As retail stocks drag the market down on weak earnings reports, Jim Cramer feels like some stocks will need positive news from Washington policymakers to see any real upside.
“But on a case by case basis, there’s still plenty to cheer about with individual stocks,” the “Mad Money” host said.
That’s why Cramer is looking forward to Tuesday, when next week’s onslaught of retail earnings begins with one unexpectedly promising name.
“Tuesday marks the beginning of next week’s retail gauntlet — boy, it doesn’t end, does it? — and it starts with the least Amazon-able of all the major retailers. It starts with the despot, Home Depot,” Cramer said.
Because the retailer deals in home improvement products and tools, Cramer has always liked this stock versus the other struggling names.
“I always encourage people to buy this stock, but not all at once because you know what? Home Depot, up here, [has] become quite volatile. So maybe you pick up some Monday and then some after they report,” he advised.
Even though some on Wall Street are predicting a turnaround for Target and blessing the stock because of its seemingly safe 4.3 percent yield, Cramer is not so convinced about what its Wednesday earnings report will bring.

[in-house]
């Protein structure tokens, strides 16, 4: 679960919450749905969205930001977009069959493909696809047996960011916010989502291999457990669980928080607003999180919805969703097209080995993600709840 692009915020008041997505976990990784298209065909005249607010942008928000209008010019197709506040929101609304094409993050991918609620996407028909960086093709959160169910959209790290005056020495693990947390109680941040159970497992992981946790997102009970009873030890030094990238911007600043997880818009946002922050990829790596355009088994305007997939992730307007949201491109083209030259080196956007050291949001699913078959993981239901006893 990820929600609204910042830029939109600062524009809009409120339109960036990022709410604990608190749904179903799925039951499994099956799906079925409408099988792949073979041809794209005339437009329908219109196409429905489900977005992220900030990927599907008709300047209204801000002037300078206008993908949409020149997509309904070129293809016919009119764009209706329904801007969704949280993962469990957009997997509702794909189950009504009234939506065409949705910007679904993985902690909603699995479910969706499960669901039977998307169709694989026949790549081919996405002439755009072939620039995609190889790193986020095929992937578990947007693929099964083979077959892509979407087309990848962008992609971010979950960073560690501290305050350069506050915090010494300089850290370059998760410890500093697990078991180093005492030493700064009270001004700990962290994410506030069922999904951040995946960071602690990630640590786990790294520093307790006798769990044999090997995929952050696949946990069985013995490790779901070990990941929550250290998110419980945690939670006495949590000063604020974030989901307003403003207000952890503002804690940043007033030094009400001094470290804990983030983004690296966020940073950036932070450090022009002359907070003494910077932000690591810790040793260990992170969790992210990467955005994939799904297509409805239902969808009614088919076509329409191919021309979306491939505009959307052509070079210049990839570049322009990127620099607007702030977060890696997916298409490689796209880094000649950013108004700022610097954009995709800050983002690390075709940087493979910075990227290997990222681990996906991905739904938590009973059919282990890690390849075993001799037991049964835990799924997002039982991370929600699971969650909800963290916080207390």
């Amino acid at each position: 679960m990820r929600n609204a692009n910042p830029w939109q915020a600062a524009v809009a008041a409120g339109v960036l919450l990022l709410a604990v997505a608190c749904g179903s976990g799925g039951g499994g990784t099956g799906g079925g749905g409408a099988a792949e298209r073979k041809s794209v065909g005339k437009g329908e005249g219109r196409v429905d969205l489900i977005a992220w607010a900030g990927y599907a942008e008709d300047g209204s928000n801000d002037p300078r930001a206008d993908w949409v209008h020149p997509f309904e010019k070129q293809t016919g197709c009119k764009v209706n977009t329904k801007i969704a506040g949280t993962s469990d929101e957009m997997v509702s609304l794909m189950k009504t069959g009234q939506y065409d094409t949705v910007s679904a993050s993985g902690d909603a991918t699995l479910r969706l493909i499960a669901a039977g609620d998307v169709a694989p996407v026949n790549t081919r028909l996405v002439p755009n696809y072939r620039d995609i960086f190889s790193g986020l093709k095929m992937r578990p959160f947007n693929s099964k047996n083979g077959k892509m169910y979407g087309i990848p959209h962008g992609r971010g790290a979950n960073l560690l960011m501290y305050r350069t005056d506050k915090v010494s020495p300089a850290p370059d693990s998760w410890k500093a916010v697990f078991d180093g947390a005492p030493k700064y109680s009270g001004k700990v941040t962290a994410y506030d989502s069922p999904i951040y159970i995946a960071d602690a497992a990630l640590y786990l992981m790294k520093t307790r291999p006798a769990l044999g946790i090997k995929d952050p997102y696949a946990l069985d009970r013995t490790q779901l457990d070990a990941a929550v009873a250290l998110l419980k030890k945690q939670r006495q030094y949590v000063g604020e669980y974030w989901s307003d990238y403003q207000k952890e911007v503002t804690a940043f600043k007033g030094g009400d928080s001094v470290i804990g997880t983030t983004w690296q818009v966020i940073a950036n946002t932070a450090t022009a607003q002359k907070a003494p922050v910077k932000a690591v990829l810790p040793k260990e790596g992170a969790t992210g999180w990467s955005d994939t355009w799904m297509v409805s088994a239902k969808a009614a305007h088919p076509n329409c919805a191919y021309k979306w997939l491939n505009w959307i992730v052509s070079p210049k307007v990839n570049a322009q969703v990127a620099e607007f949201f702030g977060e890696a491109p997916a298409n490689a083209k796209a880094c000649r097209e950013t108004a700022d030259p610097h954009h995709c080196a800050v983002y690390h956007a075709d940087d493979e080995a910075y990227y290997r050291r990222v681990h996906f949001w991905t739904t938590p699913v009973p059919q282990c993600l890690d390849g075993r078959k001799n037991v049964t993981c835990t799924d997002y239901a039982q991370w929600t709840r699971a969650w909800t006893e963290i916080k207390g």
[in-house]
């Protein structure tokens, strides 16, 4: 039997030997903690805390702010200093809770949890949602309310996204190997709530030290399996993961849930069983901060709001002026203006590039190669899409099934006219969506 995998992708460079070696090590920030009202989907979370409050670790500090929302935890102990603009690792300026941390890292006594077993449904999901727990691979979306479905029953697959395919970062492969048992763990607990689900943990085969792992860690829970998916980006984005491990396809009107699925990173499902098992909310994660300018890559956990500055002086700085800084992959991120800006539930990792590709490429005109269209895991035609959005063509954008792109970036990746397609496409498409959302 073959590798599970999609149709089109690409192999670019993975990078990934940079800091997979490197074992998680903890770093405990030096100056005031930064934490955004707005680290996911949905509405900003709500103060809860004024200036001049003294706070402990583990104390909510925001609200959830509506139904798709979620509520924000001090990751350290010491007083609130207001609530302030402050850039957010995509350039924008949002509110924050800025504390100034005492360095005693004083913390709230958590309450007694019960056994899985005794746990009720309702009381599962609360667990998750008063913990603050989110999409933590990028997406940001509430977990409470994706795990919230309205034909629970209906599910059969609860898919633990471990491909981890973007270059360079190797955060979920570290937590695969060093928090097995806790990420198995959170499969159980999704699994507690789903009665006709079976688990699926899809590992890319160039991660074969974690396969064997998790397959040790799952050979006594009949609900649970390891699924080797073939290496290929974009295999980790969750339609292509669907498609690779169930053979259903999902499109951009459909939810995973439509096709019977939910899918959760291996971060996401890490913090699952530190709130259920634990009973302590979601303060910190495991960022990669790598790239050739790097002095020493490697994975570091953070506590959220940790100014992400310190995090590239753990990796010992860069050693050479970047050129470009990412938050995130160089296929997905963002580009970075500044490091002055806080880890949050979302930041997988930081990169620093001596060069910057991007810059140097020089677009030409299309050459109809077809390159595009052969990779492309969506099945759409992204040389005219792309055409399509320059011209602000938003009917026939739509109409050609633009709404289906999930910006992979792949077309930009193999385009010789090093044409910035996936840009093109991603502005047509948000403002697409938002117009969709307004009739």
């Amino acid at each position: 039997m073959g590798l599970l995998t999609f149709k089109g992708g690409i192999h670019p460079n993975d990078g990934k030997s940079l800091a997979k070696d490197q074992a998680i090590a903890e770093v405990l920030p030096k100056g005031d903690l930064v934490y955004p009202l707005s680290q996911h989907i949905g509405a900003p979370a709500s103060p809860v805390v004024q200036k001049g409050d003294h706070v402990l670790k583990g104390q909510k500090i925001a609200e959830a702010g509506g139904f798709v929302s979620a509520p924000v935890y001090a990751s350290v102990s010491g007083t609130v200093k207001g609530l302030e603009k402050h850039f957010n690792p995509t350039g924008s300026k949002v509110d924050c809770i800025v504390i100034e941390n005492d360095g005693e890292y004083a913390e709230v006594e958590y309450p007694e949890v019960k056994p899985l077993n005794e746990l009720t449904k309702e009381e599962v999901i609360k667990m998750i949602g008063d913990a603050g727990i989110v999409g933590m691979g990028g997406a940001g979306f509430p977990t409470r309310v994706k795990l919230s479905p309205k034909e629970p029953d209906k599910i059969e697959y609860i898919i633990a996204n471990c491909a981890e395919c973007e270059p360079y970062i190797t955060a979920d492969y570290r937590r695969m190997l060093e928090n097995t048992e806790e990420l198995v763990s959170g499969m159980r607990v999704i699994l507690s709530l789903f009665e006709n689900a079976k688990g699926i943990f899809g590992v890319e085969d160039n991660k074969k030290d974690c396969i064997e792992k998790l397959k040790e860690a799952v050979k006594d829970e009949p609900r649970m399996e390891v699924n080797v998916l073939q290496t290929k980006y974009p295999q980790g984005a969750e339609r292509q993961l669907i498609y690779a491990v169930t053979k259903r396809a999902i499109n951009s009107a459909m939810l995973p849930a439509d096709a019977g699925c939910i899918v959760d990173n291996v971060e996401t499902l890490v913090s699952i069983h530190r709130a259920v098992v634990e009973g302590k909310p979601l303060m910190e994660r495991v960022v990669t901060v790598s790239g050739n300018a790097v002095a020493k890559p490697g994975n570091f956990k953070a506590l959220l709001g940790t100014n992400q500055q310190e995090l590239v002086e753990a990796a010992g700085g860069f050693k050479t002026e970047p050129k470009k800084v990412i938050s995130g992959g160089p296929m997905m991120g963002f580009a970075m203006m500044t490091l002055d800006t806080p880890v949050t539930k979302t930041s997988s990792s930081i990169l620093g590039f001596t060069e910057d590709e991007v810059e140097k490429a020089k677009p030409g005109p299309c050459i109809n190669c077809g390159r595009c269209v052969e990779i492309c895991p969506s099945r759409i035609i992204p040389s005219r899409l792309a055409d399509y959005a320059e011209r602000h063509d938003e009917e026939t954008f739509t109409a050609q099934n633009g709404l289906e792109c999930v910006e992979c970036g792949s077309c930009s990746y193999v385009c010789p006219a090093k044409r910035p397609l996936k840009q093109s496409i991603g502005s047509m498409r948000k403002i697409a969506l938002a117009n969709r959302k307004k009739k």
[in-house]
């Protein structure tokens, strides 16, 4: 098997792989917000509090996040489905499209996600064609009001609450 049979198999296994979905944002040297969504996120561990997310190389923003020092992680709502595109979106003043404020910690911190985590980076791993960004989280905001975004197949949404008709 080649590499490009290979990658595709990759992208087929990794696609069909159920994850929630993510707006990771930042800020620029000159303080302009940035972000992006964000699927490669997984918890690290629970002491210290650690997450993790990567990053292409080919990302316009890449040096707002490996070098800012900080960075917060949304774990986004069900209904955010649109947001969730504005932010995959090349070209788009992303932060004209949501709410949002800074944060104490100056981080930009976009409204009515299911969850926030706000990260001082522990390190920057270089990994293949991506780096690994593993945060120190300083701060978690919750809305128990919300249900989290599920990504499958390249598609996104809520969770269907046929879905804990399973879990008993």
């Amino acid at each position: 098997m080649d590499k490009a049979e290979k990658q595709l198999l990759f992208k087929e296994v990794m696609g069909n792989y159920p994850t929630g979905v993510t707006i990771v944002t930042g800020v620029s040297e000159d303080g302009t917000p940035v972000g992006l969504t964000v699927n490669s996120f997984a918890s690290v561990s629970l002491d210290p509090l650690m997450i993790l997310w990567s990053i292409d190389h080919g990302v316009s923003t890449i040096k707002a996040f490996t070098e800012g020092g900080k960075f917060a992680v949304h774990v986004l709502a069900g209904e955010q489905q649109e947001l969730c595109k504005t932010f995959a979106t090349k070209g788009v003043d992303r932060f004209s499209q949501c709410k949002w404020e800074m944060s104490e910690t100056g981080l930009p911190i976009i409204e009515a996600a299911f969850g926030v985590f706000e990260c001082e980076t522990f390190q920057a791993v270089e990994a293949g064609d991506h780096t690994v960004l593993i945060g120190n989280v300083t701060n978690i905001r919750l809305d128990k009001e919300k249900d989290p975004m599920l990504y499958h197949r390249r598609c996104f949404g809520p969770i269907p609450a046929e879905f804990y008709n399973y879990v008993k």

Yet another tech name benefiting from the rise of the cloud, Cramer expects excellent numbers from Salesforce.com’s Thursday earnings report.
“Remember, the stock does act weirdly, though, even on good quarters, so don’t attempt to trade it. Just own it,” Cramer advised.
Cramer says that Foot Locker is one of two stores that is bucking negativity around mall-based retail. After Kohl’s management said business from Under Armour and Nike was good and Adidas reported a strong quarter, Cramer expects positive things from Foot Locker’s Friday earnings report.
Data visualization may sound complex, but for new Tableau Software President and CEO Adam Selipsky, his company’s world-class platform can be applied to everything from a baseball team to a liquor company.
“What we’re really about is helping people see and understand data, and then eventually taking action based on that,” Selipsky told Cramer on Friday.
Selipsky nodded to his company’s recent partnership with the Texas Rangers, who previously received data from a series of jumbled sources including individuals’ Excel files that were difficult to share and integrate into their operations.
“With Tableau, everybody can pull from the same data sources, can share views of their data. They’ve got full tracking of who’s coming to the ballpark, what they’re buying at the ballpark, what’s…